And what of the recipe? To maintain the whole vintage-novelty theme, I went with my trusty old Joy of Cooking, useless for anything fancy or inventive, but truly invaluable when it comes to things like Saturday morning waffles. I went with the basic recipe, which calls for whipping the egg whites separately to provide extra fluff and lightness to the finished waffles. I also used whole wheat pastry flour instead of all-purpose or cake flour, which probably counteracted some of the egg white lift, but no matter. These were hearty, and maybe even a tad bit healthy, and were quite the decadent vehicle for our Grade B, extra-mapley syrup. Next time I might try the fancier yeasted waffle, or maybe even do something savory, but for a first go with my new favorite toy, these were pretty darn good.
In lieu of the simple JoC recipe, and in the spirit of favorite new kitchen gadgets and the fact that we've now entered the present-centric time of year, what are your favorite kitchen tools? Although it surely is nothing new to post a list of the "Essential things I cannot cook without," I'll admit that I love reading what other people call their "essentials." Here are a few of mine - perhaps they'll serve as gift inspiration:
1. Dutch oven. Le Creuset if you can afford it, Lodge if you can't (I can't). So great for everything - soups, stews, roasts, etc.
2. Rimmed baking sheets. Essential for cookies, but also for roasted vegetables, granola, and toasting nuts.
3. Small whisks. More versatile than a large whisk, and good for everything from breaking up clumpy flour to tempering eggs.
4. A good, super-sharp chef's knife. Seems obvious, but you wouldn't believe how many people don't have one. I use Global knives, but anything sharp and sturdy will do.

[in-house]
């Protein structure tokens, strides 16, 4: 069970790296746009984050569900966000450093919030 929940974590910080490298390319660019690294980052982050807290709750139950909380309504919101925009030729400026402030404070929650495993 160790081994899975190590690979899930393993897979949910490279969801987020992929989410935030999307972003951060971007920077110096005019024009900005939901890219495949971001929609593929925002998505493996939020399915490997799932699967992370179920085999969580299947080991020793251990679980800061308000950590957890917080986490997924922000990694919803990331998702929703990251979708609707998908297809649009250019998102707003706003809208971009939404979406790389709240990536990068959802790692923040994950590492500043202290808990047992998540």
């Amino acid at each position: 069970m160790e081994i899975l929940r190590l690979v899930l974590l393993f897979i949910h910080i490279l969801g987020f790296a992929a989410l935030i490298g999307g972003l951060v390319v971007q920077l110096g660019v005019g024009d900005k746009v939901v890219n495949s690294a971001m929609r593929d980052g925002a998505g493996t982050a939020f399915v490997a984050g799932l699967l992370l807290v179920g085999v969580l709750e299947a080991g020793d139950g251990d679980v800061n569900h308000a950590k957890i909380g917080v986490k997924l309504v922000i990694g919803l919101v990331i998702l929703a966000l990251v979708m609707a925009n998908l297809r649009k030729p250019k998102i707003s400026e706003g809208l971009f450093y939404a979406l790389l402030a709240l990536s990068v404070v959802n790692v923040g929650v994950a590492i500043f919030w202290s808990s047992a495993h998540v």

5. Large iron skillet with lid. Works on the stove and in the oven. I use mine for frittatas, chicken, sauteed vegetables, and cornbread.
6. Food processor. Not necessarily one of the absolute basics, but O.M.G. is this thing useful.
7. Kitchen scale. For fussy recipes, especially ones that you want to scale up or down, a kitchen scale is a hundred times more useful than a measuring cup.
8. Silicone stirring spoons and spatulas. Not only are these easy to clean, but they are essential if you're cooking for someone with a wheat/gluten allergy.
9. Recycled, quart-sized yogurt containers. Super classy, I know. But these are always the perfect size for leftovers, and they're (basically) free! I always save mine, and don't feel bad tossing them when they start getting a little ratty.
10. Pretty cake server. OK fine, this isn't essential. But it will make your life (and your parties) so much better, believe me. Just buy one.
And of course, if you're like me, you can go ahead and add "old-fashioned, vintage, cast-iron waffle-maker" to the list. Perhaps it will never be the most used tool in your kitchen, but it will certainly make it easier on those chilly winter Saturdays to start fresh.
* So, about this writing thing. I've been lucky enough to do some guest writing for the online newspaper The Faster Times. Check me out in the "Sweets" column, where I have articles on boozy desserts (always popular), gluten-free baking for the holidays (completely useful), and (coming soon!) holiday cookies (obviously amazing). Check it out and tell me what you think!